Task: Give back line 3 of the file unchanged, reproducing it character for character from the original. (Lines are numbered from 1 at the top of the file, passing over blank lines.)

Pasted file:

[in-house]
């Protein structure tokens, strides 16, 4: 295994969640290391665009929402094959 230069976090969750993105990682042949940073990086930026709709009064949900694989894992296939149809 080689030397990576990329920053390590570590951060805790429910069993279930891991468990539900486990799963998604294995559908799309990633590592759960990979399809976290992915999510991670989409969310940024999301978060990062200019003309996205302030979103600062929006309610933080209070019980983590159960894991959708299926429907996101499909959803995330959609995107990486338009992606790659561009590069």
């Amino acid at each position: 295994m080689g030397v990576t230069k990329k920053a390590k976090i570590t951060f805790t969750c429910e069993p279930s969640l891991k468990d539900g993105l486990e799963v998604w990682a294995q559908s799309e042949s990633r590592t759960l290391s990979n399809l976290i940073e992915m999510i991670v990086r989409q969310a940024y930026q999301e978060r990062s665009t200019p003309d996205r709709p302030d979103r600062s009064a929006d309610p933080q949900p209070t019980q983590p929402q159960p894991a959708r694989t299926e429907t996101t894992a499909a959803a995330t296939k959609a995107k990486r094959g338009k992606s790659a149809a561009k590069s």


């Amino acid at each position: 295994m080689g030397v990576t230069k990329k920053a390590k976090i570590t951060f805790t969750c429910e069993p279930s969640l891991k468990d539900g993105l486990e799963v998604w990682a294995q559908s799309e042949s990633r590592t759960l290391s990979n399809l976290i940073e992915m999510i991670v990086r989409q969310a940024y930026q999301e978060r990062s665009t200019p003309d996205r709709p302030d979103r600062s009064a929006d309610p933080q949900p209070t019980q983590p929402q159960p894991a959708r694989t299926e429907t996101t894992a499909a959803a995330t296939k959609a995107k990486r094959g338009k992606s790659a149809a561009k590069s």